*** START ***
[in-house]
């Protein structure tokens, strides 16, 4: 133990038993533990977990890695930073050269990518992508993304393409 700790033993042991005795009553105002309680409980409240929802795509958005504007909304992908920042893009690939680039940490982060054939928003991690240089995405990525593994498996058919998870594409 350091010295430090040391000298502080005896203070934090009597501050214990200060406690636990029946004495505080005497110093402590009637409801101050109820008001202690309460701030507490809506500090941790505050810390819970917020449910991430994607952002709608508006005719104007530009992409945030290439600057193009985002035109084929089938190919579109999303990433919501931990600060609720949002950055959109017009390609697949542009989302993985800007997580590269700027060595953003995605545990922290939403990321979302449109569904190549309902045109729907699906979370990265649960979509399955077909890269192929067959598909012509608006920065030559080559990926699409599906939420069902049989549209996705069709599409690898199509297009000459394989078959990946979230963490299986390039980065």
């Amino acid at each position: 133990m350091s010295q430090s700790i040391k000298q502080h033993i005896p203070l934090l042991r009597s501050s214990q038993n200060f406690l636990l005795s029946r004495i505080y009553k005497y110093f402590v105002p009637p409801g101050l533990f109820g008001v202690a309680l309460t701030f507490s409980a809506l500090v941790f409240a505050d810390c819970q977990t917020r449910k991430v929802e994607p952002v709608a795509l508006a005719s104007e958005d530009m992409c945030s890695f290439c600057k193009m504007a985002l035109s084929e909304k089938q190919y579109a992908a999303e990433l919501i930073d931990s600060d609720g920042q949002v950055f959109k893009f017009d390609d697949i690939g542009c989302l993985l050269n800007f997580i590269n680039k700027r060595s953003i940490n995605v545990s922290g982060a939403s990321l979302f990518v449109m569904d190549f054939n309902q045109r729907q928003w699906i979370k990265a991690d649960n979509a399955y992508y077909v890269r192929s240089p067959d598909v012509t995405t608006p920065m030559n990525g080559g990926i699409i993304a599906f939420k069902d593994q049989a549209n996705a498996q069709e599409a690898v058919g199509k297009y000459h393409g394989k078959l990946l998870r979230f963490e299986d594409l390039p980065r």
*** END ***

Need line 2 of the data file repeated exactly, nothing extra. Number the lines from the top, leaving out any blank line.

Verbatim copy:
């Protein structure tokens, strides 16, 4: 133990038993533990977990890695930073050269990518992508993304393409 700790033993042991005795009553105002309680409980409240929802795509958005504007909304992908920042893009690939680039940490982060054939928003991690240089995405990525593994498996058919998870594409 350091010295430090040391000298502080005896203070934090009597501050214990200060406690636990029946004495505080005497110093402590009637409801101050109820008001202690309460701030507490809506500090941790505050810390819970917020449910991430994607952002709608508006005719104007530009992409945030290439600057193009985002035109084929089938190919579109999303990433919501931990600060609720949002950055959109017009390609697949542009989302993985800007997580590269700027060595953003995605545990922290939403990321979302449109569904190549309902045109729907699906979370990265649960979509399955077909890269192929067959598909012509608006920065030559080559990926699409599906939420069902049989549209996705069709599409690898199509297009000459394989078959990946979230963490299986390039980065």